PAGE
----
The Adams’ corset allowed for easy concealment under a polo-style shirt and top. At the range, it afforded the author 2-second draw times. An optional kydex insert added integrity to the purchase and draw stroke. With any concealed carry holster, make sure to practice wearing it and drawing.
Meet Dene Adams. After years of trial and error, I came across the Dene Adams Corset concealed carry holster. At first glance, it may appear to be a lingerie item, as many of their options are adorned with lace and offered in bright feminine colors. If this isn’t your style (and it’s not mine), Dene Adams provides corset-style holsters in plain colors such as black, white or nude. Hook-and-eye attachments or a zipper fastener are the two attachment methods offered.
In testing both models, I quickly learned that I lack the patience for the hook-and-eye fasteners and prefer the zipper. I did find the zipper-fastened corset fits a little tighter of the two styles, causing me to have to order one size up. The website, deneadams.com, offers a quick sizing chart to ensure that you order the correct size for your body type. For women with a shorter torso or smaller frame, they also offer petite versions.
Dene Adams recommends the petite corset if carrying a micro pistol up to 5.8 inches in length. Their standard corsets accept firearms up to 7.4 inches.
The corset is constructed of a four-way stretch compression material that fits like a shape-wear garment. The corset has two concealment pouches that are ambidextrous. The opposite-side pouch can easily be used for accessories such as spare magazines, a flashlight, a knife or even a cell phone. A Velcro retention tab is integral to both pouches and the unit comes with an universal triggerguard insert that can be affixed to the inside of either pouch. A kydex insert specific to your model firearm is also an option.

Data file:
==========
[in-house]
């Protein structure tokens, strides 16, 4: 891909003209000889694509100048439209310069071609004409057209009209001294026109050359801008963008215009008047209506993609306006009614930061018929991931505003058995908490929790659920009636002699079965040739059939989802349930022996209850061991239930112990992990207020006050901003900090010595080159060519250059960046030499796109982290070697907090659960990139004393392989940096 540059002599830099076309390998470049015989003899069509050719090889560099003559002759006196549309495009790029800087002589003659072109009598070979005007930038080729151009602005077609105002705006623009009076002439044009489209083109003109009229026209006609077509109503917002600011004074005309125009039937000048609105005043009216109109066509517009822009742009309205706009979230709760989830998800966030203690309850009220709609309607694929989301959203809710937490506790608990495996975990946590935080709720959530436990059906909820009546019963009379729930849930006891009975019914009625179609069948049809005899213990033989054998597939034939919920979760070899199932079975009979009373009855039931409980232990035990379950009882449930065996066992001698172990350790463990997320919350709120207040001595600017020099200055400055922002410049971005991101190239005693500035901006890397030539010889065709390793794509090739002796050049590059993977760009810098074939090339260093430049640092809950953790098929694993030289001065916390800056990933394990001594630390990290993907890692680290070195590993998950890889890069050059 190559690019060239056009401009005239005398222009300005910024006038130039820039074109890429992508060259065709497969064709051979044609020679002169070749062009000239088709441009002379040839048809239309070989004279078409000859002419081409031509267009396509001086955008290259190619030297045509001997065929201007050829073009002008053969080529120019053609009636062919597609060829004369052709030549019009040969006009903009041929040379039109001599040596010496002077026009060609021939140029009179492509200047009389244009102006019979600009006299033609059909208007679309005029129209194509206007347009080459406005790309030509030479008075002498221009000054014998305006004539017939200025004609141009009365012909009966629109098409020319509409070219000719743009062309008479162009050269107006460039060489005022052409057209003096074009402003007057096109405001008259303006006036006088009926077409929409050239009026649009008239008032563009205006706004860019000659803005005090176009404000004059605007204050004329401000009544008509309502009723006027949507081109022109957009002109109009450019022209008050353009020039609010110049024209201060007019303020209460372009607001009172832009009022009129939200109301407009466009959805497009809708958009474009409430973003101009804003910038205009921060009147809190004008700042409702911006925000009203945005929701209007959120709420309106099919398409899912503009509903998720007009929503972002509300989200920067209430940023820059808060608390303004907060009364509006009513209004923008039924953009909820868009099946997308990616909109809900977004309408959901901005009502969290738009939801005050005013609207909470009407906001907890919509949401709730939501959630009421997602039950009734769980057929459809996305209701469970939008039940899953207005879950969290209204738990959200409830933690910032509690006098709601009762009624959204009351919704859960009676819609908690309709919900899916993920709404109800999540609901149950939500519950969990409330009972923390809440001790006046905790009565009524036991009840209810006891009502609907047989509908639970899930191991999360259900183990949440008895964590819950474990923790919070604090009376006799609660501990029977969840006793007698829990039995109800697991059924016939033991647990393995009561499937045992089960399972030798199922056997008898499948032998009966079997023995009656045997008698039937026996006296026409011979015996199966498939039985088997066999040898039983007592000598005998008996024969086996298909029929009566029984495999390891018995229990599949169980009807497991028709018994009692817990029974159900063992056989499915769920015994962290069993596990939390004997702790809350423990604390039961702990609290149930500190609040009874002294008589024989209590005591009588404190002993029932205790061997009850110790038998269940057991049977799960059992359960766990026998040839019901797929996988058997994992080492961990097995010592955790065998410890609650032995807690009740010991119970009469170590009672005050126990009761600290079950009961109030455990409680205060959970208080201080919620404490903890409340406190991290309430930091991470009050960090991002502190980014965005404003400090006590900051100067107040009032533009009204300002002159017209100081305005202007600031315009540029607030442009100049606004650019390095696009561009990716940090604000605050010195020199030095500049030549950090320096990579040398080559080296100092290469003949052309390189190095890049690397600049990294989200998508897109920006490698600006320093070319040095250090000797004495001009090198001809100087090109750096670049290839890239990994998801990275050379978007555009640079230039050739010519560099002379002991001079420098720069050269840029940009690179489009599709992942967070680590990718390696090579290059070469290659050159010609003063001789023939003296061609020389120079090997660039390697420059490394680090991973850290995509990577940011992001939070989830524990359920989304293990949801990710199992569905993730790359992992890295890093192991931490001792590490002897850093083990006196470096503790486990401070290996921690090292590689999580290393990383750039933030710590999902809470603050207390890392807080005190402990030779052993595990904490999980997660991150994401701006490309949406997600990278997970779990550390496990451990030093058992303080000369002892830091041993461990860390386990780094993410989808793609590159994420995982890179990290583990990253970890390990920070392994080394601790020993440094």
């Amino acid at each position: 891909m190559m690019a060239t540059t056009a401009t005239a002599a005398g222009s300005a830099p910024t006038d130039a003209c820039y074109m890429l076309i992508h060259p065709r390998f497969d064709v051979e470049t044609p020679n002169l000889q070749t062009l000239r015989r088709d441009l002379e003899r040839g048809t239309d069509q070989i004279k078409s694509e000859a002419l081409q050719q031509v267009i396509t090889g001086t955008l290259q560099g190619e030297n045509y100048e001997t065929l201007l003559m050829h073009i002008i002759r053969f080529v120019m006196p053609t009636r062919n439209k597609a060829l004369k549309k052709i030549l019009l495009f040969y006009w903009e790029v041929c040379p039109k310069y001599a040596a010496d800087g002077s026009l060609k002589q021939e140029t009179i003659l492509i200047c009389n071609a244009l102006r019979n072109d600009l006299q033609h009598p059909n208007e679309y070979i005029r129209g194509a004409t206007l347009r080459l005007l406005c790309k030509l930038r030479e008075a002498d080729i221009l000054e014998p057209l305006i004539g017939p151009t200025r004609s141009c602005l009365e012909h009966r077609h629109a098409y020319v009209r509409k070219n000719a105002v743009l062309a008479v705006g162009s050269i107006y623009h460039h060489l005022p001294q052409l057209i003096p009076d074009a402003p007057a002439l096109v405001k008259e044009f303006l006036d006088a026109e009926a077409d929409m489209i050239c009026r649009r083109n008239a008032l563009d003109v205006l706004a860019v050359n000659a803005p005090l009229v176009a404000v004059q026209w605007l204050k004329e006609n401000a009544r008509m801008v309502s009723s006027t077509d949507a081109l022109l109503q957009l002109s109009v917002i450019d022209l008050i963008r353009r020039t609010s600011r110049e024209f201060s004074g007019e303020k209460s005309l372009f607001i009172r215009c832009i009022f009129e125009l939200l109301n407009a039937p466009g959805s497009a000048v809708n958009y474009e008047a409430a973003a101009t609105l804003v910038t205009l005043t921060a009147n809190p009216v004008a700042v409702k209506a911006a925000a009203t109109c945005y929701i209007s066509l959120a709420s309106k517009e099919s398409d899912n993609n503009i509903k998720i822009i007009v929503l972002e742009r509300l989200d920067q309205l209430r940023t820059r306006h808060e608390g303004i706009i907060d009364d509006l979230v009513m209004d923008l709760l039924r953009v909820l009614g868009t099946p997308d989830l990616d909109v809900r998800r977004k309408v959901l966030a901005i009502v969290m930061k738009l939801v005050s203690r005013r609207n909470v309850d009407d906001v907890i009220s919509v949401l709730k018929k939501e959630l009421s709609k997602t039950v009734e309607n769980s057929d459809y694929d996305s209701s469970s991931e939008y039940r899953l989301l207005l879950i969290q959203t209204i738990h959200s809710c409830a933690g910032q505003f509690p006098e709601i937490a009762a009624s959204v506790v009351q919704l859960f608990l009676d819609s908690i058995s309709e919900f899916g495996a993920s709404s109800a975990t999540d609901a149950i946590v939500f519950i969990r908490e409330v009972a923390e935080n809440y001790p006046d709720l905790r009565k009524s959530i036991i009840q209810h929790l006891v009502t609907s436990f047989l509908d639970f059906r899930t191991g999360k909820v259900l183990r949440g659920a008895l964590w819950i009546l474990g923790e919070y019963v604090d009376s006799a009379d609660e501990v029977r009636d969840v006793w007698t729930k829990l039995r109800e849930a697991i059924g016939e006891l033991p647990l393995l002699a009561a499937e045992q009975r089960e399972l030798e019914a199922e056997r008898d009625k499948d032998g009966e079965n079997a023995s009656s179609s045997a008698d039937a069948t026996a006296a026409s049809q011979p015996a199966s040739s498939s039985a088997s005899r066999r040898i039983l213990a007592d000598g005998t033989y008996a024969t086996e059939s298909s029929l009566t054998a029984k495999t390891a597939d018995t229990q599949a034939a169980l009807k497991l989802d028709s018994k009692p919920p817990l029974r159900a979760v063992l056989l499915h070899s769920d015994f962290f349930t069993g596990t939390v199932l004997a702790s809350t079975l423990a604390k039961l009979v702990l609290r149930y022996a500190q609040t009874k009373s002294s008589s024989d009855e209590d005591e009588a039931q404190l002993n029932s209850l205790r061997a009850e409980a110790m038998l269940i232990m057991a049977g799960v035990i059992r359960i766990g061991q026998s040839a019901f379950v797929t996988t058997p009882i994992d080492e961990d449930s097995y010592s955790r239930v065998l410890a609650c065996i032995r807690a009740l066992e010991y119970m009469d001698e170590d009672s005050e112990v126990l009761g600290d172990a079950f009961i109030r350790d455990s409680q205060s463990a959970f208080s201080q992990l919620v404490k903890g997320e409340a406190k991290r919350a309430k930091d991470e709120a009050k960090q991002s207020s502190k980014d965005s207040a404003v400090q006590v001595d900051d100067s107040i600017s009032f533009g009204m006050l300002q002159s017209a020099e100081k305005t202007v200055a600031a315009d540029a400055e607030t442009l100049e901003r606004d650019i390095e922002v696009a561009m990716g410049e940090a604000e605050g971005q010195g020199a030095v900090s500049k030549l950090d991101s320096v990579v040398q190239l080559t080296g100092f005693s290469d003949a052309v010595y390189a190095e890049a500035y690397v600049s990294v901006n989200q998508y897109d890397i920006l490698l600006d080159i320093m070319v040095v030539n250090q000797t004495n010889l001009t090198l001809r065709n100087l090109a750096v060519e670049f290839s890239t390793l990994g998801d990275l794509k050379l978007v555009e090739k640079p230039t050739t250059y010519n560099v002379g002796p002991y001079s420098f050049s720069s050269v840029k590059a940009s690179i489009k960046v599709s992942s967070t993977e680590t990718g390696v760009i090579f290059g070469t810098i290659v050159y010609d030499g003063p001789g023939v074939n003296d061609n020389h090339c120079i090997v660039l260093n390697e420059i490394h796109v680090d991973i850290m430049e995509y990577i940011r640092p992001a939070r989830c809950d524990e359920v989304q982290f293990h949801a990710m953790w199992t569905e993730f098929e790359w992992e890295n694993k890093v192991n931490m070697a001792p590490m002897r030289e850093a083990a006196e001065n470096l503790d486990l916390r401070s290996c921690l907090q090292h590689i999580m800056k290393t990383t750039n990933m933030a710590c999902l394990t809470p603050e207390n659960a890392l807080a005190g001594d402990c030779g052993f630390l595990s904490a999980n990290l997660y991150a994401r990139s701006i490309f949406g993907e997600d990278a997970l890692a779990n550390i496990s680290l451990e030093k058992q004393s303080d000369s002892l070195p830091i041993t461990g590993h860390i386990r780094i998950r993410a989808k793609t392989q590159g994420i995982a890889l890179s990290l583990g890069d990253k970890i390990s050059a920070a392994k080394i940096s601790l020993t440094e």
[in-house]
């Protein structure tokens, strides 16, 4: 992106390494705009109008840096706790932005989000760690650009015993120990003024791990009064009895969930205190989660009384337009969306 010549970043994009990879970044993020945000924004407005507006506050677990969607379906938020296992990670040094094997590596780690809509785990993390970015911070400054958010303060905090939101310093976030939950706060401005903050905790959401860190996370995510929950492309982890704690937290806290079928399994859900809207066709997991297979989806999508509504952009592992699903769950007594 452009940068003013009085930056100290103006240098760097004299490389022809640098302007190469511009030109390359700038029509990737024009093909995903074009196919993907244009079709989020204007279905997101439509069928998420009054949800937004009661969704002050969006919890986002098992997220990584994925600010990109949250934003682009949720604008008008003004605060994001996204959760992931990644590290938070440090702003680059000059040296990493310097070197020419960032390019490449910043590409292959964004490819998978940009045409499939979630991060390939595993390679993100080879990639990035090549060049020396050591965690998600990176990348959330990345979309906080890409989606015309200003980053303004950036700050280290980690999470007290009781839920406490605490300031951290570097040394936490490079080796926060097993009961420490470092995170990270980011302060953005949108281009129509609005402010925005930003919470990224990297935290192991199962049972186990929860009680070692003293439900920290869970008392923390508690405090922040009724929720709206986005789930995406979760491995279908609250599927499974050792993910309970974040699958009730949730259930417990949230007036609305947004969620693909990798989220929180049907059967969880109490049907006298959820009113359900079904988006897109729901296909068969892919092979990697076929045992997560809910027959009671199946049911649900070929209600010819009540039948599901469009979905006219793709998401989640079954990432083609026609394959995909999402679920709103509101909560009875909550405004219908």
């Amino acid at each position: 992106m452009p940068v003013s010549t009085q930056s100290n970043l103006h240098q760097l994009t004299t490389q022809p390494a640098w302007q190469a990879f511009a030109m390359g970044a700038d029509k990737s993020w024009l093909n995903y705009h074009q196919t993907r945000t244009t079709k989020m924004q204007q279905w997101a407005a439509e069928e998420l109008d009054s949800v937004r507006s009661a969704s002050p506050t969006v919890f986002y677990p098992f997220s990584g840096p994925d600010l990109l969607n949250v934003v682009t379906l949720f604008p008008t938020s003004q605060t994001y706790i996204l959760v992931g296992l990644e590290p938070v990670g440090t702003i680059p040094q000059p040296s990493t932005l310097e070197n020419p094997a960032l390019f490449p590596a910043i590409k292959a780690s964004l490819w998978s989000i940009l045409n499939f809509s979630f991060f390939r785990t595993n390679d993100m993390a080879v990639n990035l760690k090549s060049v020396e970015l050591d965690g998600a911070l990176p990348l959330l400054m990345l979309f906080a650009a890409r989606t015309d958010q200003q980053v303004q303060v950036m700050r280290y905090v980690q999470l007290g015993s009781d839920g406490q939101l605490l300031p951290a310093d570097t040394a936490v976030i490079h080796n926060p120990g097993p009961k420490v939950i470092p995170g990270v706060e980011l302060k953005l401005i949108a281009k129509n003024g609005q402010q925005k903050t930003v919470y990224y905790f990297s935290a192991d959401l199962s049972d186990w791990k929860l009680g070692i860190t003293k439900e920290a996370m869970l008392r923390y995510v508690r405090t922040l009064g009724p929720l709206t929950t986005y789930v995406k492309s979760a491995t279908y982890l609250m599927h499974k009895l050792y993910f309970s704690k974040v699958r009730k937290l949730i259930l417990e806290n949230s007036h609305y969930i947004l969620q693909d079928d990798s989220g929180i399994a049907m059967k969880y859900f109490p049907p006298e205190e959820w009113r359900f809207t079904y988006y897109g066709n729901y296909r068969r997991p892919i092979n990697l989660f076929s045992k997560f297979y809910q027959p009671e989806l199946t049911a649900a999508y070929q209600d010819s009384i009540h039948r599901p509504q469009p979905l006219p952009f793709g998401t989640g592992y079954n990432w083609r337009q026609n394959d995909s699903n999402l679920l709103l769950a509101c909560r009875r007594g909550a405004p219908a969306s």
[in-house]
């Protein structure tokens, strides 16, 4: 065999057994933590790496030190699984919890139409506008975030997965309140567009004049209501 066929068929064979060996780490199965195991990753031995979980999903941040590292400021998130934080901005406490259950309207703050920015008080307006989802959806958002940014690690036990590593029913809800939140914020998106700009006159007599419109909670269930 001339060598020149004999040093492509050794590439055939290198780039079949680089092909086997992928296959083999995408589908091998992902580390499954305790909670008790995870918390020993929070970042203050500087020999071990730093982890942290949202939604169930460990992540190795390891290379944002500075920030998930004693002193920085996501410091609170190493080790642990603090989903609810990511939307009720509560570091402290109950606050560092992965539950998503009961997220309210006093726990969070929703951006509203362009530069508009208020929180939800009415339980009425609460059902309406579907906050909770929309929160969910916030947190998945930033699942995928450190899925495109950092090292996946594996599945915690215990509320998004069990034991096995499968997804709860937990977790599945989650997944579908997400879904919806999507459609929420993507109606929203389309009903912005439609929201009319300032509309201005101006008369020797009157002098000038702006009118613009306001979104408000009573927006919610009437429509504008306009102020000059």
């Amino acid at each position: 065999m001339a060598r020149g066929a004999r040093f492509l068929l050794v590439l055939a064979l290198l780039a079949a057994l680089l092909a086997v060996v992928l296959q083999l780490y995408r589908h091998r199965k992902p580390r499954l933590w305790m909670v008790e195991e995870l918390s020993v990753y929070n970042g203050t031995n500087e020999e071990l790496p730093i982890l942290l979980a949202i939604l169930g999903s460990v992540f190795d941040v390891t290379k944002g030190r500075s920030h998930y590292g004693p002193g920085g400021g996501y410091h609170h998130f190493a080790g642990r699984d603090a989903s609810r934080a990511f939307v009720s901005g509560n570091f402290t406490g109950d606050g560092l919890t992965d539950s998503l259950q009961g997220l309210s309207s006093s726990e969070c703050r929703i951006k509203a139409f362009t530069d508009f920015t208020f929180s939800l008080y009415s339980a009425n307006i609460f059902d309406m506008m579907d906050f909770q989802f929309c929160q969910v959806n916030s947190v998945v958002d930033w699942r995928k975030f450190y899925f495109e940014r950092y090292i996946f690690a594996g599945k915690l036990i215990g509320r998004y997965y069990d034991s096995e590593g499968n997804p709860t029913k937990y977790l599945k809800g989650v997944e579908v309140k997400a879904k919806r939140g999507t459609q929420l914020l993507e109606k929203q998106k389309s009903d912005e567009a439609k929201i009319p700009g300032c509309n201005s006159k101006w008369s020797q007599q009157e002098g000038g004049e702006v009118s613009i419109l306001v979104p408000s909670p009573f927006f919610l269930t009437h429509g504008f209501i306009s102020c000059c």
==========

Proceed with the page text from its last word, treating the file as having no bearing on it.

Constructed like a compression garment, the corset’s four-way stretch fabric enables the wearer to conduct everyday activities.
Wearing the Dene Adams corset is just like wearing a compression garment. The fit is snug against your midsection, but not like a traditional corset, where movement is restricted. I chose to carry SIG Sauer’s P320 Compact in 9mm with a small grip frame and a 15-round magazine. It fit nicely in the standard version. Two spare 15-round magazines easily fit in the opposing pouch. I found this package very easy to conceal under a normal polo-style shirt and a light jacket.
Wearing the holster throughout the day caused little-to-no disruption of my daily tasks. Driving, sitting, standing, moving and bending over were done with ease, with no discomfort or altering of my movements. The holster proved to be comfortable and I often found myself forgetting that I was wearing it.